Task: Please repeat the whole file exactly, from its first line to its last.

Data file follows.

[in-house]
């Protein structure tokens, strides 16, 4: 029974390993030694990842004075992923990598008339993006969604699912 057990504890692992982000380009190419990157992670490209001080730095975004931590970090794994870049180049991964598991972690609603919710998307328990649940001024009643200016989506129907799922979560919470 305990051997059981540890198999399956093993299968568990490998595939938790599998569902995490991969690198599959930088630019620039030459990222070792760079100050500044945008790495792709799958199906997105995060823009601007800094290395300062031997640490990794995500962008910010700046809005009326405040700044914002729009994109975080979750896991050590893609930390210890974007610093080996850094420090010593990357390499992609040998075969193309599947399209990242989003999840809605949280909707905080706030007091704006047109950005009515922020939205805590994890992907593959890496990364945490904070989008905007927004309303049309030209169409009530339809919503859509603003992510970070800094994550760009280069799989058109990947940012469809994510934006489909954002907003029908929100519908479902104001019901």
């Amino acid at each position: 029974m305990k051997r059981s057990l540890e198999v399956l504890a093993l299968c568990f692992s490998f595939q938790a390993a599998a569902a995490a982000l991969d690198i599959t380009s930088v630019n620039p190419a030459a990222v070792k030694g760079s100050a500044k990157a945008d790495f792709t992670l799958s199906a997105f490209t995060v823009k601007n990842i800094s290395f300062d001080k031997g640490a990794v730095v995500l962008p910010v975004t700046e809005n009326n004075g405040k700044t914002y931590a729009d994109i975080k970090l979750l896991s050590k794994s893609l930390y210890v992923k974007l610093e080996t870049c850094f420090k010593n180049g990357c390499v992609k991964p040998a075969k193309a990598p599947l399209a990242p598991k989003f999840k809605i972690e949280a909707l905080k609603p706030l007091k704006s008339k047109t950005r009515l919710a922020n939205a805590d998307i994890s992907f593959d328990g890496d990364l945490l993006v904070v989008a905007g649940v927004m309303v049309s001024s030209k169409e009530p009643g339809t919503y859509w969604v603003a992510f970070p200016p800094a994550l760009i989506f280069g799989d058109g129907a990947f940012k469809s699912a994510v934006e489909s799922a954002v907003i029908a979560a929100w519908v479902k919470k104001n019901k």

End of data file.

[in-house]
């Protein structure tokens, strides 16, 4: 029974390993030694990842004075992923990598008339993006969604699912 057990504890692992982000380009190419990157992670490209001080730095975004931590970090794994870049180049991964598991972690609603919710998307328990649940001024009643200016989506129907799922979560919470 305990051997059981540890198999399956093993299968568990490998595939938790599998569902995490991969690198599959930088630019620039030459990222070792760079100050500044945008790495792709799958199906997105995060823009601007800094290395300062031997640490990794995500962008910010700046809005009326405040700044914002729009994109975080979750896991050590893609930390210890974007610093080996850094420090010593990357390499992609040998075969193309599947399209990242989003999840809605949280909707905080706030007091704006047109950005009515922020939205805590994890992907593959890496990364945490904070989008905007927004309303049309030209169409009530339809919503859509603003992510970070800094994550760009280069799989058109990947940012469809994510934006489909954002907003029908929100519908479902104001019901």
């Amino acid at each position: 029974m305990k051997r059981s057990l540890e198999v399956l504890a093993l299968c568990f692992s490998f595939q938790a390993a599998a569902a995490a982000l991969d690198i599959t380009s930088v630019n620039p190419a030459a990222v070792k030694g760079s100050a500044k990157a945008d790495f792709t992670l799958s199906a997105f490209t995060v823009k601007n990842i800094s290395f300062d001080k031997g640490a990794v730095v995500l962008p910010v975004t700046e809005n009326n004075g405040k700044t914002y931590a729009d994109i975080k970090l979750l896991s050590k794994s893609l930390y210890v992923k974007l610093e080996t870049c850094f420090k010593n180049g990357c390499v992609k991964p040998a075969k193309a990598p599947l399209a990242p598991k989003f999840k809605i972690e949280a909707l905080k609603p706030l007091k704006s008339k047109t950005r009515l919710a922020n939205a805590d998307i994890s992907f593959d328990g890496d990364l945490l993006v904070v989008a905007g649940v927004m309303v049309s001024s030209k169409e009530p009643g339809t919503y859509w969604v603003a992510f970070p200016p800094a994550l760009i989506f280069g799989d058109g129907a990947f940012k469809s699912a994510v934006e489909s799922a954002v907003i029908a979560a929100w519908v479902k919470k104001n019901k």